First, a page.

Have a stressful Job??? - a good read
The Scotsman (Edinburgh, Scotland), Jan. 20, 2006
A STRESSFUL JOB COULD BE THE DEATH OF YOU
By Louise Gray
WORKING is bad for you, according to a study that found people in
stressful jobs are almost twice as likely to develop heart disease and
The discovery may seem obvious to many, but it is the first time
scientists have found a biological reason why stressed workers might
Scientists at University College London questioned more than 10,000
civil servants aged from 35 to 55 between 1985 and 1999 to gauge how
stressful their lives were.
They found those workers who reported higher stress were more likely
to suffer from "metabolic syndrome", a cluster of factors including
high blood pressure, insulin resistance and high cholesterol, that
increase the risk of heart disease and diabetes.
Dr Tarani Chandola, the epidemiologist who led the study, said both
men and women who suffered chronic stress at work were nearly twice as
likely to develop the syndrome.
"Stress at work is linked with heart disease... People who report
themselves to be stressed all the time at work have a much higher risk
of metabolic syndrome."
Factors such as social position, smoking or drinking heavily, physical
inactivity and not eating enough fruit and vegetables were taken into
account. However, those in stressful jobs also reported less healthy
lifestyles, adding further to the risk of heart disease and diabetes.
Dr Chandola said there were two main reasons why stressed people were
First, stress affects the "autonomic nervous system", speeding up the
heart rate and putting a strain on the heart.
Second, stress affects the neuroendocrine system. Because people are
constantly in stressed situations at work, their body is producing the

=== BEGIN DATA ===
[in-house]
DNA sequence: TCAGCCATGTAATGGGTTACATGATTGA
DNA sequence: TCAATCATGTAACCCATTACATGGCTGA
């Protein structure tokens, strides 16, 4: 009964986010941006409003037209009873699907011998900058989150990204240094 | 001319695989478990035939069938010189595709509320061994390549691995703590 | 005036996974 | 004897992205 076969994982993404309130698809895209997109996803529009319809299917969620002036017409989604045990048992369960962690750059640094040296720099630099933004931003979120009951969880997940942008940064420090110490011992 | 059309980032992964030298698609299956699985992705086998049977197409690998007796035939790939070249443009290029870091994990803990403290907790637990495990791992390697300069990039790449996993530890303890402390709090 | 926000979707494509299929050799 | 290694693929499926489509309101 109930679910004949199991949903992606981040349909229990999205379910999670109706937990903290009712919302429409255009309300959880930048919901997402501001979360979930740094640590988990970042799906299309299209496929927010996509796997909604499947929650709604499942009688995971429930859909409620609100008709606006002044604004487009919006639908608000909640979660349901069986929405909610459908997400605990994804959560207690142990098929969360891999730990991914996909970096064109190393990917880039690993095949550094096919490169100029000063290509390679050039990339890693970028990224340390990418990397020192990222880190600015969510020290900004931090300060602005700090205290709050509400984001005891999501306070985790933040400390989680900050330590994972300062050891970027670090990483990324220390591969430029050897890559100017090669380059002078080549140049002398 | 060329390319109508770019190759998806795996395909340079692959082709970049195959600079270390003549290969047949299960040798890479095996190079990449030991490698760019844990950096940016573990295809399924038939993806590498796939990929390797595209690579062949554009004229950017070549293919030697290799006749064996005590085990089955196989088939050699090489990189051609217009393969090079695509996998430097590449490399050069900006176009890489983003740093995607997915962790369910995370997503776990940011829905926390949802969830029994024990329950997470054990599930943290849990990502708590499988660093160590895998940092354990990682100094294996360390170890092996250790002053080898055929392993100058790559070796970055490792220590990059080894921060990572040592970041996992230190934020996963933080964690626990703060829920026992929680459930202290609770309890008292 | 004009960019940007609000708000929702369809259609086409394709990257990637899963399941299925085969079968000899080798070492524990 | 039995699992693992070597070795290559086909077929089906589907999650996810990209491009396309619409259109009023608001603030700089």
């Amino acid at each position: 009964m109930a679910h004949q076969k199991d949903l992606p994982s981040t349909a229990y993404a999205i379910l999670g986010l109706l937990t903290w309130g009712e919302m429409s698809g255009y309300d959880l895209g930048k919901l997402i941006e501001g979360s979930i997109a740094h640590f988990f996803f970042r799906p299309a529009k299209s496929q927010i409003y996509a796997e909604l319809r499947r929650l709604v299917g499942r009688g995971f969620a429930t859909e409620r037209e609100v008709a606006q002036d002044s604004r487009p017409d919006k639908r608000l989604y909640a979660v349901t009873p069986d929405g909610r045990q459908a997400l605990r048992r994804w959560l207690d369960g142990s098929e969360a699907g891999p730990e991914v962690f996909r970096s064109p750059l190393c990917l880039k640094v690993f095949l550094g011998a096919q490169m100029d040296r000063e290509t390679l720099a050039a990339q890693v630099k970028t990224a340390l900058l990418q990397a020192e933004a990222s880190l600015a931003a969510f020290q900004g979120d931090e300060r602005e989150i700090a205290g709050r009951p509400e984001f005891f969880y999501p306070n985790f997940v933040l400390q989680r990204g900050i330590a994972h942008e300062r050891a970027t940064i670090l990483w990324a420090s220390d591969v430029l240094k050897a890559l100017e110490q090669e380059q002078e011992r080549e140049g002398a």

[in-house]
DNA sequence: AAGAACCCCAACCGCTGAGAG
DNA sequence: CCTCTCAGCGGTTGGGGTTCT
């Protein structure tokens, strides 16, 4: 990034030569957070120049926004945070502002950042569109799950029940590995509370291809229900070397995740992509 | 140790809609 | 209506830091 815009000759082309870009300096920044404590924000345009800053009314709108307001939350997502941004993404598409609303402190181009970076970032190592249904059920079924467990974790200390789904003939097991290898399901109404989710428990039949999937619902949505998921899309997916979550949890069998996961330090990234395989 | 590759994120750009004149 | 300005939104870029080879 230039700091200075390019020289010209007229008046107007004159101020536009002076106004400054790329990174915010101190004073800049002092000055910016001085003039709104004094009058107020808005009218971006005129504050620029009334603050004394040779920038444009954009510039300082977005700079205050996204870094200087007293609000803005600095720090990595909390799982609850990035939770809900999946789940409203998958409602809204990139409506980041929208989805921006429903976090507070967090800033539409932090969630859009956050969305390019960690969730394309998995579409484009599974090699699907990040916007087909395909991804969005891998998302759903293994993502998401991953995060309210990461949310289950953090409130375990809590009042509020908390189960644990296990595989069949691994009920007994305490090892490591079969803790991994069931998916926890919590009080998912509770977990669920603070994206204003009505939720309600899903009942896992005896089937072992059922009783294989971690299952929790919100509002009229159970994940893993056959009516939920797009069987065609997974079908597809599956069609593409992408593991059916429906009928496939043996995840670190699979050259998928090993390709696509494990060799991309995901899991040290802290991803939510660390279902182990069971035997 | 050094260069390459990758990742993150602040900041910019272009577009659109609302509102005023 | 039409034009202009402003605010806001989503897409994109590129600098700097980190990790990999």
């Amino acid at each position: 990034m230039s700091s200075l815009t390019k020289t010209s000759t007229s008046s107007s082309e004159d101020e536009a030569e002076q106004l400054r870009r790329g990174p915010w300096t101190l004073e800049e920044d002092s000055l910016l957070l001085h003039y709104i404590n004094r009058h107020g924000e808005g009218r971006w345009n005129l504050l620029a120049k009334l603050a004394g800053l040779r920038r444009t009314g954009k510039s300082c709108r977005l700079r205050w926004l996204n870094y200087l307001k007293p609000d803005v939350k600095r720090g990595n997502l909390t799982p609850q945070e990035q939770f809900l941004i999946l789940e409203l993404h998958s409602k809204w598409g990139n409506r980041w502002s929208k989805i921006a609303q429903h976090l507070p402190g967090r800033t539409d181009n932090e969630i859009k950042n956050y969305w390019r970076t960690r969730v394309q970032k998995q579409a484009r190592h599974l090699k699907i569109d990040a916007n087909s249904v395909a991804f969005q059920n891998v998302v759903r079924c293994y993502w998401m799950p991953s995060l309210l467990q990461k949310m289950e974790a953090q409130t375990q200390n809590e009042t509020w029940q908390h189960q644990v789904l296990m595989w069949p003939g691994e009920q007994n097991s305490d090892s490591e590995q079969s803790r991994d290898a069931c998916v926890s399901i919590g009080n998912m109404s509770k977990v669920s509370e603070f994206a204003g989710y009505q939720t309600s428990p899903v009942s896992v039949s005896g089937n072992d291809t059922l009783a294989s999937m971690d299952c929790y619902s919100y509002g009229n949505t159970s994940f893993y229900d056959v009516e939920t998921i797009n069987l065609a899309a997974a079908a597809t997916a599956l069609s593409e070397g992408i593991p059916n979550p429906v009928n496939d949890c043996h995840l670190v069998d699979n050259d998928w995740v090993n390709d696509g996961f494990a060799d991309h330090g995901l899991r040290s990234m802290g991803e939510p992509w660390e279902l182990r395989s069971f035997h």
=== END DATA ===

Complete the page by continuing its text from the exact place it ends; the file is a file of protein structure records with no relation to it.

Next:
hormone cortisol, which makes it more alert but means other functions
such as tissue regeneration are neglected.
He added: "We think work stress relates to an increased heart rate and
lower heart-rate variability. [Also] people who are repeatedly
stressed have high levels of cortisol which prevents some bodily
Both men and women from lower employment grades were more likely to
have the metabolic syndrome.
Dr Chandola said this was because people in such jobs have less
control, fewer support mechanisms and are not rewarded as much for
He advised companies to redesign the work environment so employees are
more comfortable. Individuals should try cognitive behavioural therapy
to find ways to feel more in control at work.
Professor Peter Weissberg, medical director of the British Heart
Foundation, said people can protect against heart disease -- even if
they cannot give up work. He said: "The findings of this study support
the BHF's view that regular exercise and a sensible diet should help
to defend against developing heart disease, regardless of the stresses
of their daily life."
Copyright 2006 Scotsman.com
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